Monday, January 02, 2012

When We Fail

Note: This post is taken from a FFW Small Markets newsletter. It seemed so appropriate this time of year to use it again.   ~HOPE

I had a rather unsettling issue with a Christmas gift this year. I busted my butt finding the right item, spending more than I expected, in order to please someone who is very hard to please. I went into Christmas nervous about it. The gift went okay, but the credit for it went to someone else.

I blamed the person receiving the gift. Then I blamed myself, thinking I can't get things right. Then I hated the whole holiday for putting me in the position of having to deal with such an issue.

When we're rejected, we have to react. Nobody shrugs and moves on easily, especially when the submission felt so right. Rejection hurts. Then your reaction naturally is directed first at the person who did not accept your work. Then, realizing there's nothing you can do about that, you turn that hurt inward, frustrated that you took too little time on the query, or overestimated your ability to write. Then when that frustration results in little positive results, you feel like a lesser person, and you get mad at the publishing industry.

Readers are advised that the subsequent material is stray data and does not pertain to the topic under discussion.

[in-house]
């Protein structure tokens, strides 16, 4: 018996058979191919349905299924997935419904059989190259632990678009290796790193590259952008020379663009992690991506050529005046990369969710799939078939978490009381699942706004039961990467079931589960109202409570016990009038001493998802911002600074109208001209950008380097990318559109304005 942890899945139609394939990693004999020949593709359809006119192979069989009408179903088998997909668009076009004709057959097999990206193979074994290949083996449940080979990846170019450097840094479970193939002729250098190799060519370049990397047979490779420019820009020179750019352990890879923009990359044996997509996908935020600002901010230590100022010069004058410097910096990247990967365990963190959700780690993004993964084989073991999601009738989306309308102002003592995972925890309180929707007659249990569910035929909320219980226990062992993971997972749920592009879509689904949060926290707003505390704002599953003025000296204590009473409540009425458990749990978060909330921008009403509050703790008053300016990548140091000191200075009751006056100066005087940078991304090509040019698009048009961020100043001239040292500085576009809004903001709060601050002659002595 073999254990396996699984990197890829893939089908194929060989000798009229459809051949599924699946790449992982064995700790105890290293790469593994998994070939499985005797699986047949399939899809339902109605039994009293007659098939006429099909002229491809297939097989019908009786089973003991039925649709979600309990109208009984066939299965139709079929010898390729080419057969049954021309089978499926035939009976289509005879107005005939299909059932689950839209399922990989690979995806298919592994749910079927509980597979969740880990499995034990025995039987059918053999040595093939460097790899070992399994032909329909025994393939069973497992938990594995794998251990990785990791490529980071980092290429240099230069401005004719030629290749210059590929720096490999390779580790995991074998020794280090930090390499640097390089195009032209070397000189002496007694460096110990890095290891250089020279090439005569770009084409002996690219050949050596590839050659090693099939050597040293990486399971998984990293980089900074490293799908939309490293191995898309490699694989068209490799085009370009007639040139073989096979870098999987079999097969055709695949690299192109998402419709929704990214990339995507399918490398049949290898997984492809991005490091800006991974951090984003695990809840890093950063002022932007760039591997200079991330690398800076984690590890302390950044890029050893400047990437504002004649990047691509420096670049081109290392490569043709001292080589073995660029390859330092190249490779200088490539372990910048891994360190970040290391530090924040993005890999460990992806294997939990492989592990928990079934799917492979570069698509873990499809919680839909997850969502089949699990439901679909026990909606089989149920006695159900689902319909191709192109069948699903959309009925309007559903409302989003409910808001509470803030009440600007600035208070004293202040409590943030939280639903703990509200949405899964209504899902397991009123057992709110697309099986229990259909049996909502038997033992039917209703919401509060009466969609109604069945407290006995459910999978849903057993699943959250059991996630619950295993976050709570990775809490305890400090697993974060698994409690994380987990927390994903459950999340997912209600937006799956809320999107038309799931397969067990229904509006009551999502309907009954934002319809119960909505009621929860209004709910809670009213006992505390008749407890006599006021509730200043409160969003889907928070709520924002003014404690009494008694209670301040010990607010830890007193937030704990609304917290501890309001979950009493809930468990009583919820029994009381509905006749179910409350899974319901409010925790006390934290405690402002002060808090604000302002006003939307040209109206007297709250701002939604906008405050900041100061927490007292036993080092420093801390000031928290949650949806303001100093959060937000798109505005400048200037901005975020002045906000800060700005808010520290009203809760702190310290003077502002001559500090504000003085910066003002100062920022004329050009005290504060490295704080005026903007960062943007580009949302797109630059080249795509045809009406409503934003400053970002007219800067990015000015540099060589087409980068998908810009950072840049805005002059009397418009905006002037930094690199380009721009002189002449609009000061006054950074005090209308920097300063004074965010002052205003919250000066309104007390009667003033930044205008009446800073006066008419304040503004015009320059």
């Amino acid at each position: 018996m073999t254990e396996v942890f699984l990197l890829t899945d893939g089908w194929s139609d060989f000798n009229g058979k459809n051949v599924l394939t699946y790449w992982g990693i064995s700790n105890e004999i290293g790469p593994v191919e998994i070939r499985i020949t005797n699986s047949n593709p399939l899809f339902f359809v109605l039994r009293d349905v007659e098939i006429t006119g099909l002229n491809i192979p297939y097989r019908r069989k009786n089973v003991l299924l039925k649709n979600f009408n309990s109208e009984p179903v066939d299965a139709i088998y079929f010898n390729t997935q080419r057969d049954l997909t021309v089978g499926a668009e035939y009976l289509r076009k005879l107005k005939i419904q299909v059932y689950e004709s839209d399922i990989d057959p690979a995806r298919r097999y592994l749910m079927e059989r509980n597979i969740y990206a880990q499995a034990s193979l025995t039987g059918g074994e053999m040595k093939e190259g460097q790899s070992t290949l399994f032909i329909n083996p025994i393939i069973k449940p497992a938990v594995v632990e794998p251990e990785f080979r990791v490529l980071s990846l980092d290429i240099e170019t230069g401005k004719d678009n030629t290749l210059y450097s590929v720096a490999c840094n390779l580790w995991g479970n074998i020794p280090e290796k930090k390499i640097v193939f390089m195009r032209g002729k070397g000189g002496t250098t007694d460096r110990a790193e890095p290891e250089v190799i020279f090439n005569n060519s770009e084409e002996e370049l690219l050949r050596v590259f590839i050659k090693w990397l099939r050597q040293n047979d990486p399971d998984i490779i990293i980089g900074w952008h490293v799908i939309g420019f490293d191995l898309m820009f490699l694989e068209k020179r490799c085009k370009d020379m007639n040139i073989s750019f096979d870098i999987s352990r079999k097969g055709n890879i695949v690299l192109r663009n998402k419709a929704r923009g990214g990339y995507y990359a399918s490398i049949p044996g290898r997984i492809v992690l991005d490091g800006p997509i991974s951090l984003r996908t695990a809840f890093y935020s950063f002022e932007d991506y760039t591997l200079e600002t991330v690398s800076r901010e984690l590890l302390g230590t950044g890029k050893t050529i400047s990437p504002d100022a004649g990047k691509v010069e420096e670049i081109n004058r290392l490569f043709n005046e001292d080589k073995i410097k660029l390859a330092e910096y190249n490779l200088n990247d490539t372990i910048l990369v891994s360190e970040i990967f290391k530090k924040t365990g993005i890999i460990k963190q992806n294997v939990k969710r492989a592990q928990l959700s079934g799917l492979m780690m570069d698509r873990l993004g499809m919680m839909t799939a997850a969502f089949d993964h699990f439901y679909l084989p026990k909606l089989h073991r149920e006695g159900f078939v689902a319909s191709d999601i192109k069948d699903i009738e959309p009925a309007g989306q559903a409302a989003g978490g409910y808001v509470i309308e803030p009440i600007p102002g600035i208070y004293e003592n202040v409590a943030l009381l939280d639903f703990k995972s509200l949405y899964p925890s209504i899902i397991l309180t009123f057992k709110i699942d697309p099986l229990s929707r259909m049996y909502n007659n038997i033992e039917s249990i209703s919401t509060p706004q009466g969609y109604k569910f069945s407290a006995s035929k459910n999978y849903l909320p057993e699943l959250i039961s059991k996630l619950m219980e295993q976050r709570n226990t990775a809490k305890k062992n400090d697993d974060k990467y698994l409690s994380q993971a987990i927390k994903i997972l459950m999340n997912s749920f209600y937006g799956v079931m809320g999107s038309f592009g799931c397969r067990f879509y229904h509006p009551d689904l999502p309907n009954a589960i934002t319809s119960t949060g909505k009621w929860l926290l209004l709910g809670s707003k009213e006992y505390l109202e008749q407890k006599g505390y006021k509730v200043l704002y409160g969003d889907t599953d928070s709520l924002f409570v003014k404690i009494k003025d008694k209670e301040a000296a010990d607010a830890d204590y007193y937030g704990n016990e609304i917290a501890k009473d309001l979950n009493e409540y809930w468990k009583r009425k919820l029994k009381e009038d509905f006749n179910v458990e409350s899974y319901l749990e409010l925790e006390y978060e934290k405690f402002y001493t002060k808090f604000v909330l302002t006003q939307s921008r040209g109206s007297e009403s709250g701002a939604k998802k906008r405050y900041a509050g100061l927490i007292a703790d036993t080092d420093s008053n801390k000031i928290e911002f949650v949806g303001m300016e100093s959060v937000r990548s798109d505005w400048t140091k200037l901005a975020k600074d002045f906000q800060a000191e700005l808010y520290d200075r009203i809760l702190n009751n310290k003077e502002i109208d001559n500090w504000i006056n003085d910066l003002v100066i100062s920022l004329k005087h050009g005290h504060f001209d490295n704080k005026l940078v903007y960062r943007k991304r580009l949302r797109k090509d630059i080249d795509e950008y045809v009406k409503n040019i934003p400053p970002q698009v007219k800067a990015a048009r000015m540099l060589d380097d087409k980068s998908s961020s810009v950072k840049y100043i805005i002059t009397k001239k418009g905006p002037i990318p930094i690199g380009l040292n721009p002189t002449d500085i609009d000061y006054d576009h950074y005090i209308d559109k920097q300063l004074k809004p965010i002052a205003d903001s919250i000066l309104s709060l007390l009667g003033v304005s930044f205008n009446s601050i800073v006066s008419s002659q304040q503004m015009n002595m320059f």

I've seen these reactions on blogs, in chats, and across forums everywhere. It's almost stereotypical in nature. That hurt has to go somewhere.

What we can do is don armor, reminding ourselves it's part of writing, and ultimately part of life. We can't win all the time. We can't win half the time. We can't win regularly, or even predictably. Sometimes we don't win for a long, long time.

That's when we strive to lose graciously. We must distance ourselves from that inevitable disappointment just enough not to fall apart, but leave it close enough to learn from it.

It's not easy. We don't learn how to maintain our balance without failing . . . failing a lot. We're failed in 2011. We'll fail in 2012. But the difference can be a simple matter of attitude, in how we juggle the experience, in hopes that one day we stand on our feet, scarred but wiser, and winning a little more.
Happy New Year, friends.


Kelly Robinson said...

More evidence that we have to please ourselves first, and that doesn't have to mean being selfish. Whether or not we please our giftees or editors is beyond our control once we put it out there. Sure, we can hone our skills, go in armed and prepared, but ultimately the result can depend on a whim, on the weather, on someone else's mood. We have to like what we do above all. If someone else does, well, that's just gravy!

Joni said...

Your description of “rejection” gave me chill bumps because it was perfect! The older we are the more experience we’ve had with it. Being kicked in the gut…the heavy tug of the heart…the gigantic lump in the throat…knowing it will happen again. However, knowing we will feel it again means we will continue to live. “Improvement” (or looking on the bright side) is my word (phrase) for 2012.
It’s hard work being a “feelings soaker upper”…LOL


Hope Clark said...

I think this is one of my favorite posts, Joni. It always amazed me when I let a rejection send me to bed disappointed. The next morning I awaken, look in the mirror and go, "seriously?" --and then I rock on. (Or try to)